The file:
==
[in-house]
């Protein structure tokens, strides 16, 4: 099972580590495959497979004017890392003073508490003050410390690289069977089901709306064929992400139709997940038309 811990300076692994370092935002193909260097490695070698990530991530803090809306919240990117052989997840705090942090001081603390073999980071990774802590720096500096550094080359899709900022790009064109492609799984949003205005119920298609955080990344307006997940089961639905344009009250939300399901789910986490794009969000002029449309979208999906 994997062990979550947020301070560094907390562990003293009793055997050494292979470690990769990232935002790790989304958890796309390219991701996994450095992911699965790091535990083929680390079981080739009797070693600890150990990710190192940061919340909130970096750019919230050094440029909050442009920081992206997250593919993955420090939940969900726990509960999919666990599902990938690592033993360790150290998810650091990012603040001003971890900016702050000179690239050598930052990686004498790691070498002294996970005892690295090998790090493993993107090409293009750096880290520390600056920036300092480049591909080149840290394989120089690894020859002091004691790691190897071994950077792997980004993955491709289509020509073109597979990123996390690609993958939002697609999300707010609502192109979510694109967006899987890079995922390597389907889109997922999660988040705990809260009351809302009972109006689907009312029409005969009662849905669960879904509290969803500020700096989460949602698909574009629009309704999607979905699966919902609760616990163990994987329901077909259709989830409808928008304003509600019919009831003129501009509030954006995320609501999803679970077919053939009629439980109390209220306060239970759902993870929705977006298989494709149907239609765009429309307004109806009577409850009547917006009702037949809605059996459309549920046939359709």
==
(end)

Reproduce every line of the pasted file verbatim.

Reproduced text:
[in-house]
């Protein structure tokens, strides 16, 4: 099972580590495959497979004017890392003073508490003050410390690289069977089901709306064929992400139709997940038309 811990300076692994370092935002193909260097490695070698990530991530803090809306919240990117052989997840705090942090001081603390073999980071990774802590720096500096550094080359899709900022790009064109492609799984949003205005119920298609955080990344307006997940089961639905344009009250939300399901789910986490794009969000002029449309979208999906 994997062990979550947020301070560094907390562990003293009793055997050494292979470690990769990232935002790790989304958890796309390219991701996994450095992911699965790091535990083929680390079981080739009797070693600890150990990710190192940061919340909130970096750019919230050094440029909050442009920081992206997250593919993955420090939940969900726990509960999919666990599902990938690592033993360790150290998810650091990012603040001003971890900016702050000179690239050598930052990686004498790691070498002294996970005892690295090998790090493993993107090409293009750096880290520390600056920036300092480049591909080149840290394989120089690894020859002091004691790691190897071994950077792997980004993955491709289509020509073109597979990123996390690609993958939002697609999300707010609502192109979510694109967006899987890079995922390597389907889109997922999660988040705990809260009351809302009972109006689907009312029409005969009662849905669960879904509290969803500020700096989460949602698909574009629009309704999607979905699966919902609760616990163990994987329901077909259709989830409808928008304003509600019919009831003129501009509030954006995320609501999803679970077919053939009629439980109390209220306060239970759902993870929705977006298989494709149907239609765009429309307004109806009577409850009547917006009702037949809605059996459309549920046939359709």